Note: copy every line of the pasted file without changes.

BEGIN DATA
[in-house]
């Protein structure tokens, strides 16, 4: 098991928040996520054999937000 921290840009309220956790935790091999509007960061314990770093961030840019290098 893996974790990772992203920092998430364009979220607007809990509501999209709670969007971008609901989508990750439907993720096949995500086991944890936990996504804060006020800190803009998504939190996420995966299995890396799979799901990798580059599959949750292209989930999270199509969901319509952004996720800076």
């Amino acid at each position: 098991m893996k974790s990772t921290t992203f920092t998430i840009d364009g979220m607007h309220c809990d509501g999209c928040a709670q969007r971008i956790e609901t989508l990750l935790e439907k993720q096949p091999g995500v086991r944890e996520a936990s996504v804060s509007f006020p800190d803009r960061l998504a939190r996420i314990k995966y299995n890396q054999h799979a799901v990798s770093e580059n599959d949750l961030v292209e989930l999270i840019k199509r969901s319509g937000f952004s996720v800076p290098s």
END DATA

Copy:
[in-house]
């Protein structure tokens, strides 16, 4: 098991928040996520054999937000 921290840009309220956790935790091999509007960061314990770093961030840019290098 893996974790990772992203920092998430364009979220607007809990509501999209709670969007971008609901989508990750439907993720096949995500086991944890936990996504804060006020800190803009998504939190996420995966299995890396799979799901990798580059599959949750292209989930999270199509969901319509952004996720800076």
């Amino acid at each position: 098991m893996k974790s990772t921290t992203f920092t998430i840009d364009g979220m607007h309220c809990d509501g999209c928040a709670q969007r971008i956790e609901t989508l990750l935790e439907k993720q096949p091999g995500v086991r944890e996520a936990s996504v804060s509007f006020p800190d803009r960061l998504a939190r996420i314990k995966y299995n890396q054999h799979a799901v990798s770093e580059n599959d949750l961030v292209e989930l999270i840019k199509r969901s319509g937000f952004s996720v800076p290098s």